In order to arrive at a decision or recommendation, analysts required to evaluate the financial performance, position and true value of the company from its financial statements. The role of these financial analysts is to take the published financial report of companies including income statement, balance sheet, statement of cash flow, notes to accounts, supplementary schedules and then combine with other available information to evaluate the past, current and future prospects. The process that these analysts follow to assess company’s financial health by understanding its fundamentals is called financial statements analysis.
Before understanding the tools used in financial statements analysis, we have to understand what is financial statements.
What is financial statements
Accounting system of a company prepares statements for outside stakeholders every quarter and year to given them the financial information and data to take a decision. Following three main reports are known as financial statements;
- Balance sheet (also known as statement of financial position)
- Income statement (also known as statement of comprehensive income or profit and loss account)
- Statement of cash flow
The balance sheet discloses all the resources company controls (assets) and what it owes to outsiders (liabilities) at a specific point of time. Owners equity represents the net assets of the company.
The basic equation of the income statement is net profit = revenue + other income – expenses.
Methods of Financial Statements Analysis
The primary purpose of financial statements is to provide information and data about company’s financial health and performance for a particular period. All these can be obtained from company’s annual reports. After getting these information and data, it’s up to the analysts to analyse and interpret.
We have following three methods of financial statements analysis:
- Horizontal Analysis
- Vertical Analysis
Horizontal Analysis of financial statements
In horizontal analysis, you compare this year financial statement’s line items with previous years figures. It’s also known as trend analysis.
For instance if you want to see the trend of EPS over the years, then in a comparative analysis you can take earnings per share of last 10 years and start analyzing the trend. Growth in EPS year over year shows a positive trend to invest.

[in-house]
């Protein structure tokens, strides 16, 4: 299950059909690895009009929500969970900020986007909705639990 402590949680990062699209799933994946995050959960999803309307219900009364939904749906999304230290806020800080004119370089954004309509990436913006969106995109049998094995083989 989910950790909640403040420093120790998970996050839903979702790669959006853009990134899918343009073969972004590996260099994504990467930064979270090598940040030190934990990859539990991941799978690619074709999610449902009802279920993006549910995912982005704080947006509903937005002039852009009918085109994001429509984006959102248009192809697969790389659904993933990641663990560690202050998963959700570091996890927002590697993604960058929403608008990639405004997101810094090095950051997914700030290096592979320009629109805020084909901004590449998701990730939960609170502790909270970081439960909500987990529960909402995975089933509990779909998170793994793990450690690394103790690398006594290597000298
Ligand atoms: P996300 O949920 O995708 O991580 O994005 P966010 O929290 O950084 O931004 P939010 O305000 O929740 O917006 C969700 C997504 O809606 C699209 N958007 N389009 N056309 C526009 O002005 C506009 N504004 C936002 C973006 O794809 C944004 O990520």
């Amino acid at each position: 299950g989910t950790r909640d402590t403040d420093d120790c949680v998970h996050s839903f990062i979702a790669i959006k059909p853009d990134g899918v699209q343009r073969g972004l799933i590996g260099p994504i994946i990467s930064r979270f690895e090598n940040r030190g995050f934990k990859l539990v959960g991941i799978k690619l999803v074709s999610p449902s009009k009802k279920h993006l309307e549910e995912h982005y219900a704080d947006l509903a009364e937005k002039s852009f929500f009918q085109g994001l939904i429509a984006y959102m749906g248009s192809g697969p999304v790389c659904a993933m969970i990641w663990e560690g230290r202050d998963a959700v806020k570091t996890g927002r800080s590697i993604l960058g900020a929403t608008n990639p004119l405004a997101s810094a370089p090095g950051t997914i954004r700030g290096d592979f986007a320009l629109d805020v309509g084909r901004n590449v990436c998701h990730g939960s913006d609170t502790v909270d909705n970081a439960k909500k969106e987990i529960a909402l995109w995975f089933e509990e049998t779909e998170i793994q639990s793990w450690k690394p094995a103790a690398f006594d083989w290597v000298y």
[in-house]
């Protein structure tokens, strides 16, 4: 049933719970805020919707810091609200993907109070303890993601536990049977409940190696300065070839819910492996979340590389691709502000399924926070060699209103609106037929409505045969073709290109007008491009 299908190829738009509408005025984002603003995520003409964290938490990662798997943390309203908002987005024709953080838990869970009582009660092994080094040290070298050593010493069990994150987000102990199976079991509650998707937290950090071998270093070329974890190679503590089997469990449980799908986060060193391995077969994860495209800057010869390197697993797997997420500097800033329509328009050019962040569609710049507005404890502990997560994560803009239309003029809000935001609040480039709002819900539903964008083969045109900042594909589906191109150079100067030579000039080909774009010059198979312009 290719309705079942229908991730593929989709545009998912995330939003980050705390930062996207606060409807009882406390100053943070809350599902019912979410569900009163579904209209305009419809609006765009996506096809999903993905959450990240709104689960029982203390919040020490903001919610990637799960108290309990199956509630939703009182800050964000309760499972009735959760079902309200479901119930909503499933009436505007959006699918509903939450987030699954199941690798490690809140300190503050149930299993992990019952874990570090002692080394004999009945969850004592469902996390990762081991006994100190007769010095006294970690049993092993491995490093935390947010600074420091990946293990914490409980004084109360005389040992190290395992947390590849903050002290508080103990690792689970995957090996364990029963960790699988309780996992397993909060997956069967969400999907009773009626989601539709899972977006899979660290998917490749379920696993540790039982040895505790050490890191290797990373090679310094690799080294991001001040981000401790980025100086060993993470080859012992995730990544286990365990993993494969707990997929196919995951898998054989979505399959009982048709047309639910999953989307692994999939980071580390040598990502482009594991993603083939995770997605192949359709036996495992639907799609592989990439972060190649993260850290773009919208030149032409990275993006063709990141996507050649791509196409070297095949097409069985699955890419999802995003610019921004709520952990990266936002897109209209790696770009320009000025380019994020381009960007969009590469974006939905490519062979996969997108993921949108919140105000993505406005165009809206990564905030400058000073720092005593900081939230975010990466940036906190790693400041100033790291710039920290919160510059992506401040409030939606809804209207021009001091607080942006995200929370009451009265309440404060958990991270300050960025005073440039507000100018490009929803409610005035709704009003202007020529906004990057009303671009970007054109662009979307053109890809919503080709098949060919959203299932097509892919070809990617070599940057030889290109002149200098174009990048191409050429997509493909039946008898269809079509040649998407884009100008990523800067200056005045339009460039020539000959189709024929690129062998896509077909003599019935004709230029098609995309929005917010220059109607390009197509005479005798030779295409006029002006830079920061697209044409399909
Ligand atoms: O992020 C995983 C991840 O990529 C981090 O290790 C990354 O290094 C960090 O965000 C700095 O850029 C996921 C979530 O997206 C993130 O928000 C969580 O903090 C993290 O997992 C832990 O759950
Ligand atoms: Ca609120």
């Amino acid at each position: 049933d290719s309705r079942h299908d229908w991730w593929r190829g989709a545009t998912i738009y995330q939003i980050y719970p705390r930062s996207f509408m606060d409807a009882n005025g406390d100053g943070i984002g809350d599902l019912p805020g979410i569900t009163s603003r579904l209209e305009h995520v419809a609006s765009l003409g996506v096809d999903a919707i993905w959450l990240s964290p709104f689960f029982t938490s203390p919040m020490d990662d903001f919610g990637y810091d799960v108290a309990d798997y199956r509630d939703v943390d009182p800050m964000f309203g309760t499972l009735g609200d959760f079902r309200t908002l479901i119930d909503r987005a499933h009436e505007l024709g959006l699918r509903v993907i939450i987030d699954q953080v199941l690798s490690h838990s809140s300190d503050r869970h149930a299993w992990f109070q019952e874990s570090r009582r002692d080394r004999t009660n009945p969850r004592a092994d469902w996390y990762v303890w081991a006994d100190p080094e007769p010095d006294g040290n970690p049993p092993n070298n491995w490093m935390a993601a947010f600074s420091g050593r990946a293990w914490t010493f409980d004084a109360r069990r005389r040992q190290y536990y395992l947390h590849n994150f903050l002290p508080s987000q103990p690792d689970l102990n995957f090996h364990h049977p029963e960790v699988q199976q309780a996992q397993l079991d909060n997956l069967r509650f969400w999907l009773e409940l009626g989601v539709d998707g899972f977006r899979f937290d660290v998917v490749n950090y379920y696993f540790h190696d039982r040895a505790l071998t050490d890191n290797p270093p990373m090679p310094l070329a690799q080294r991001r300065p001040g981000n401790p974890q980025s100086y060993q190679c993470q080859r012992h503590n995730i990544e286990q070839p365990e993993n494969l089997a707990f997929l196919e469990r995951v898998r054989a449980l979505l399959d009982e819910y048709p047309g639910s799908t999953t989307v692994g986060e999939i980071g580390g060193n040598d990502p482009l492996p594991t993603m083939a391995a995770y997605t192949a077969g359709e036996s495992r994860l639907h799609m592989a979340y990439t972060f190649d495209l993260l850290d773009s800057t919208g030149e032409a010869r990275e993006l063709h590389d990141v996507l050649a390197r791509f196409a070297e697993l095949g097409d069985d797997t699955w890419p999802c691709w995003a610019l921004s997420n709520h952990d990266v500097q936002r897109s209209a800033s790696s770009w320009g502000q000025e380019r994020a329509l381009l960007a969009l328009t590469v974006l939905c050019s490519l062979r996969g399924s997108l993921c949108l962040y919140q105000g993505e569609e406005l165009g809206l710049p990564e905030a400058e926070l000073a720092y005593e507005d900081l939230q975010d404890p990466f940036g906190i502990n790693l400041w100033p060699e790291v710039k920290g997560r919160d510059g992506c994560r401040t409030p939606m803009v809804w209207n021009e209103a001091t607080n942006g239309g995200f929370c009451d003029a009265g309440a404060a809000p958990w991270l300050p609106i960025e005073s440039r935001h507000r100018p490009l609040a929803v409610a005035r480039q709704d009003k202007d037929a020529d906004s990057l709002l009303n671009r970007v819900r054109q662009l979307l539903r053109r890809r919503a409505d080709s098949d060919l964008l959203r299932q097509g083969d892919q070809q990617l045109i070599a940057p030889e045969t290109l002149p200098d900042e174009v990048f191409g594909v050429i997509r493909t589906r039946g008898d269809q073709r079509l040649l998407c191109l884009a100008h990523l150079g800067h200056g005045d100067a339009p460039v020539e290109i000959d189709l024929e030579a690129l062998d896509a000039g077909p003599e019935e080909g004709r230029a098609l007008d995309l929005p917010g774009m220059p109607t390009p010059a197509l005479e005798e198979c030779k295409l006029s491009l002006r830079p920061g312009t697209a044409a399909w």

Similarly, you can analyse high cost items, revenues and other line items to know how business is having a impact on the financial health and how company can manage it in future.
You can also compare line items of each quarter in comparison to earlier quarter’s figure to analyse quarterly trend.
In simpler term, horizontal analysis can be defined as a comparison of company’s data between two or more periods.
Vertical Analysis of line items
In vertical analysis, each line item of these financial statements is listed as a percentage of its total category. For instance if you want to know a particular type of expenses as a percentage of the total expenses, then dividing the earlier figure with the later and multiply its with 100 to get you the exact percentage.
Similarly, you can find out cash balance as a percentage of total assets or revenue from a particular product as a percentage of the total revenue.
For income statement, all incomes are expressed as a percentage to total income and all expenses as a percentage to total expenses. Similarly, in balance sheet, each asset line item can be shown as a percentage to total asset and each liability as a percentage to total liabilities. Vertical analysis means looking at a company’s financial statements in a single reporting period.
In ratio analysis, line items of one statement or report are compared with line items from another to find a meaningful percentage to take a decision. This is the most common method used to analyse organisation’s leverage, liquidity, solvency, profitability and asset turnover.
For instance, if you want to compare return with total assets and equity share capital to know how well company has performed, then return on assets (ROA) and return on equity (ROE) might be helpful to you.
Similarly, if you want to see how inventory is managed by the company then you can calculate inventory turnover ratio. A high inventory turnover ratio means company is moving its inventory faster than industry standards. A low ratio, indicates that company has lots of inventory and they have problems in selling it.
Here is a list of important ratios that can help you in company’s financial statements analysis:
- Debt to equity
- Return on equity (ROE)
- Current ratio
- Liquidity ratios
- Dividend payout
- Profitability ratios
- Accounts receivable turnover
- Accounts payable turnover
- Fixed assets turnover
- Inventory turnover
- Gross profit margin
- Net profit margin
- Return on total assets
- Return on total investments
- Interest coverage ratio